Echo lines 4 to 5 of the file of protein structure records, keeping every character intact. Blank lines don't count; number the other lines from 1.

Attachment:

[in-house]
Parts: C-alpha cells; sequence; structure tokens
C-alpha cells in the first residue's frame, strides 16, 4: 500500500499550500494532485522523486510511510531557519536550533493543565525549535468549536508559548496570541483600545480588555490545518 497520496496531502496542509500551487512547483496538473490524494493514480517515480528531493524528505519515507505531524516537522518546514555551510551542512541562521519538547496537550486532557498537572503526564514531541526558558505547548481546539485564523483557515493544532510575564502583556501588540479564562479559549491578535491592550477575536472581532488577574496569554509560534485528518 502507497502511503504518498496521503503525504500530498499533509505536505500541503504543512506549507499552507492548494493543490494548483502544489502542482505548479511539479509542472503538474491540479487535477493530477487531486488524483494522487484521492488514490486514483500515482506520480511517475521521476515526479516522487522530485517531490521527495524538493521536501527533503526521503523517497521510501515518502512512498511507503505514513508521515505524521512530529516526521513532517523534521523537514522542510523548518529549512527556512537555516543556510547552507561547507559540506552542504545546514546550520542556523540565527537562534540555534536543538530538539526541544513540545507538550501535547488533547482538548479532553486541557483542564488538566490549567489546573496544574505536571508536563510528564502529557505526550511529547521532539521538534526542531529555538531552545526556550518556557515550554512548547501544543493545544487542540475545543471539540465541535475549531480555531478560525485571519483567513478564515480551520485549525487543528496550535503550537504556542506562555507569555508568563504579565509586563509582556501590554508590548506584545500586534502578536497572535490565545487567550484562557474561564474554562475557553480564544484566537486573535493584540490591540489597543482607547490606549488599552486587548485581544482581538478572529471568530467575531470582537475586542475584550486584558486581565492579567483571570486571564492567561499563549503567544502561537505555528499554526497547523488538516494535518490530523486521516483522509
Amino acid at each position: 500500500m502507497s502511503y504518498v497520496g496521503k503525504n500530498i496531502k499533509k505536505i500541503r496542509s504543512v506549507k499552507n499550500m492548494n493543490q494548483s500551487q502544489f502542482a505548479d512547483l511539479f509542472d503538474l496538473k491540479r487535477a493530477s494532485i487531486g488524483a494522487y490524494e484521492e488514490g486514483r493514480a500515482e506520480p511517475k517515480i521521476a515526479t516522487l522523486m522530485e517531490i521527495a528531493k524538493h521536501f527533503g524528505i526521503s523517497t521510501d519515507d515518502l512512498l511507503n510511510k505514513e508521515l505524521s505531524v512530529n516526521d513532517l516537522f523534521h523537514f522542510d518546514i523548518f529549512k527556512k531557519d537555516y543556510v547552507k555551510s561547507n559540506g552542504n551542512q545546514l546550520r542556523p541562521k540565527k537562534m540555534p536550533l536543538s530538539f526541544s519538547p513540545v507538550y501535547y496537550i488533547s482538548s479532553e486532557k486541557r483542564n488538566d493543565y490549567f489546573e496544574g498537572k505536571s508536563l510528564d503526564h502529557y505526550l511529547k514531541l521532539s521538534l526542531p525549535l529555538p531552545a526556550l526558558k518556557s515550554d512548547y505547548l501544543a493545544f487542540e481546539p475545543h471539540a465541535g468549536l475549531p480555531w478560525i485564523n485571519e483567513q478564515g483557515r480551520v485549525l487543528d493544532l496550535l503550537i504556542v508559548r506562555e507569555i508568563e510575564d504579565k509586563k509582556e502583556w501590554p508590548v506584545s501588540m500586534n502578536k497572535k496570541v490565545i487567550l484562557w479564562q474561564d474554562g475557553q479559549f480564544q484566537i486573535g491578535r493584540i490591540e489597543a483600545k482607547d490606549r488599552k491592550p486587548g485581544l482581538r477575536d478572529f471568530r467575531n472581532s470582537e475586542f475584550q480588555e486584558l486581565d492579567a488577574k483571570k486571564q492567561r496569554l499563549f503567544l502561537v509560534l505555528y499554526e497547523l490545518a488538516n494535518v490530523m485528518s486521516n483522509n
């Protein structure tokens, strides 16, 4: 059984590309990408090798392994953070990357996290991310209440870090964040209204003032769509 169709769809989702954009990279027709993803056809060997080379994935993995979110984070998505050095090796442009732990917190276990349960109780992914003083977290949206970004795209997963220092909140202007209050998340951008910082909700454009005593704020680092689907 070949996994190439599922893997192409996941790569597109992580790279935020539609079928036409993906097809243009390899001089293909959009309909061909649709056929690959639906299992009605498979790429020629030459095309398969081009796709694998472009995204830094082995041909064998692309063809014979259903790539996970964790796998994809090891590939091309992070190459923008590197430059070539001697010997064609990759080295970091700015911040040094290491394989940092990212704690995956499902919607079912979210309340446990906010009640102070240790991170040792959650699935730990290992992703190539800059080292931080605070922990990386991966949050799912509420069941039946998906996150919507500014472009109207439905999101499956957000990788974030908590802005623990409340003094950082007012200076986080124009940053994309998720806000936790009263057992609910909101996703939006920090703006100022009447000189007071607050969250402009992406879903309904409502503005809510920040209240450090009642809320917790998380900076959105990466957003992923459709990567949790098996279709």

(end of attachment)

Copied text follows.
Amino acid at each position: 500500500m502507497s502511503y504518498v497520496g496521503k503525504n500530498i496531502k499533509k505536505i500541503r496542509s504543512v506549507k499552507n499550500m492548494n493543490q494548483s500551487q502544489f502542482a505548479d512547483l511539479f509542472d503538474l496538473k491540479r487535477a493530477s494532485i487531486g488524483a494522487y490524494e484521492e488514490g486514483r493514480a500515482e506520480p511517475k517515480i521521476a515526479t516522487l522523486m522530485e517531490i521527495a528531493k524538493h521536501f527533503g524528505i526521503s523517497t521510501d519515507d515518502l512512498l511507503n510511510k505514513e508521515l505524521s505531524v512530529n516526521d513532517l516537522f523534521h523537514f522542510d518546514i523548518f529549512k527556512k531557519d537555516y543556510v547552507k555551510s561547507n559540506g552542504n551542512q545546514l546550520r542556523p541562521k540565527k537562534m540555534p536550533l536543538s530538539f526541544s519538547p513540545v507538550y501535547y496537550i488533547s482538548s479532553e486532557k486541557r483542564n488538566d493543565y490549567f489546573e496544574g498537572k505536571s508536563l510528564d503526564h502529557y505526550l511529547k514531541l521532539s521538534l526542531p525549535l529555538p531552545a526556550l526558558k518556557s515550554d512548547y505547548l501544543a493545544f487542540e481546539p475545543h471539540a465541535g468549536l475549531p480555531w478560525i485564523n485571519e483567513q478564515g483557515r480551520v485549525l487543528d493544532l496550535l503550537i504556542v508559548r506562555e507569555i508568563e510575564d504579565k509586563k509582556e502583556w501590554p508590548v506584545s501588540m500586534n502578536k497572535k496570541v490565545i487567550l484562557w479564562q474561564d474554562g475557553q479559549f480564544q484566537i486573535g491578535r493584540i490591540e489597543a483600545k482607547d490606549r488599552k491592550p486587548g485581544l482581538r477575536d478572529f471568530r467575531n472581532s470582537e475586542f475584550q480588555e486584558l486581565d492579567a488577574k483571570k486571564q492567561r496569554l499563549f503567544l502561537v509560534l505555528y499554526e497547523l490545518a488538516n494535518v490530523m485528518s486521516n483522509n
């Protein structure tokens, strides 16, 4: 059984590309990408090798392994953070990357996290991310209440870090964040209204003032769509 169709769809989702954009990279027709993803056809060997080379994935993995979110984070998505050095090796442009732990917190276990349960109780992914003083977290949206970004795209997963220092909140202007209050998340951008910082909700454009005593704020680092689907 070949996994190439599922893997192409996941790569597109992580790279935020539609079928036409993906097809243009390899001089293909959009309909061909649709056929690959639906299992009605498979790429020629030459095309398969081009796709694998472009995204830094082995041909064998692309063809014979259903790539996970964790796998994809090891590939091309992070190459923008590197430059070539001697010997064609990759080295970091700015911040040094290491394989940092990212704690995956499902919607079912979210309340446990906010009640102070240790991170040792959650699935730990290992992703190539800059080292931080605070922990990386991966949050799912509420069941039946998906996150919507500014472009109207439905999101499956957000990788974030908590802005623990409340003094950082007012200076986080124009940053994309998720806000936790009263057992609910909101996703939006920090703006100022009447000189007071607050969250402009992406879903309904409502503005809510920040209240450090009642809320917790998380900076959105990466957003992923459709990567949790098996279709």